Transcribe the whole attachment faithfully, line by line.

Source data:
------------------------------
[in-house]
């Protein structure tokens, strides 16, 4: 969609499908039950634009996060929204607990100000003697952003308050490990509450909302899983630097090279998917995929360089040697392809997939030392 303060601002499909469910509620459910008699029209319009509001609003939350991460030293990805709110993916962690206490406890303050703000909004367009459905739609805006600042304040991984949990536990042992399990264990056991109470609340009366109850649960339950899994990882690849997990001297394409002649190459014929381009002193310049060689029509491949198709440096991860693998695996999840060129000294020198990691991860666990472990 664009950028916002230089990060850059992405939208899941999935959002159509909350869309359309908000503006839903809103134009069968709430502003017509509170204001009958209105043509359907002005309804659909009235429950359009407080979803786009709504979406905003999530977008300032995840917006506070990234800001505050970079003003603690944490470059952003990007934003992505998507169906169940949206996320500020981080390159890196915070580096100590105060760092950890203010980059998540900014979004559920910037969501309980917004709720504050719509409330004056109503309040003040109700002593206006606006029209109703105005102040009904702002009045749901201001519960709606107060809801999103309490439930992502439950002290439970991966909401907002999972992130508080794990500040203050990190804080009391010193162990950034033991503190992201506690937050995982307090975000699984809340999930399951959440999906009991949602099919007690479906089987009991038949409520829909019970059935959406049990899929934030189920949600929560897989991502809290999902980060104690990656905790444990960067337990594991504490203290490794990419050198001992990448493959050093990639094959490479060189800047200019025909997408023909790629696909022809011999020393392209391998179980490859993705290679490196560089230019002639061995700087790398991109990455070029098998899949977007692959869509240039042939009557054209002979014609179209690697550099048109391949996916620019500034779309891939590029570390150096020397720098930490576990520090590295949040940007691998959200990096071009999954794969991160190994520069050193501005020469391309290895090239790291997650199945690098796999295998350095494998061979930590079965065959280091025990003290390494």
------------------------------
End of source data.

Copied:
[in-house]
């Protein structure tokens, strides 16, 4: 969609499908039950634009996060929204607990100000003697952003308050490990509450909302899983630097090279998917995929360089040697392809997939030392 303060601002499909469910509620459910008699029209319009509001609003939350991460030293990805709110993916962690206490406890303050703000909004367009459905739609805006600042304040991984949990536990042992399990264990056991109470609340009366109850649960339950899994990882690849997990001297394409002649190459014929381009002193310049060689029509491949198709440096991860693998695996999840060129000294020198990691991860666990472990 664009950028916002230089990060850059992405939208899941999935959002159509909350869309359309908000503006839903809103134009069968709430502003017509509170204001009958209105043509359907002005309804659909009235429950359009407080979803786009709504979406905003999530977008300032995840917006506070990234800001505050970079003003603690944490470059952003990007934003992505998507169906169940949206996320500020981080390159890196915070580096100590105060760092950890203010980059998540900014979004559920910037969501309980917004709720504050719509409330004056109503309040003040109700002593206006606006029209109703105005102040009904702002009045749901201001519960709606107060809801999103309490439930992502439950002290439970991966909401907002999972992130508080794990500040203050990190804080009391010193162990950034033991503190992201506690937050995982307090975000699984809340999930399951959440999906009991949602099919007690479906089987009991038949409520829909019970059935959406049990899929934030189920949600929560897989991502809290999902980060104690990656905790444990960067337990594991504490203290490794990419050198001992990448493959050093990639094959490479060189800047200019025909997408023909790629696909022809011999020393392209391998179980490859993705290679490196560089230019002639061995700087790398991109990455070029098998899949977007692959869509240039042939009557054209002979014609179209690697550099048109391949996916620019500034779309891939590029570390150096020397720098930490576990520090590295949040940007691998959200990096071009999954794969991160190994520069050193501005020469391309290895090239790291997650199945690098796999295998350095494998061979930590079965065959280091025990003290390494």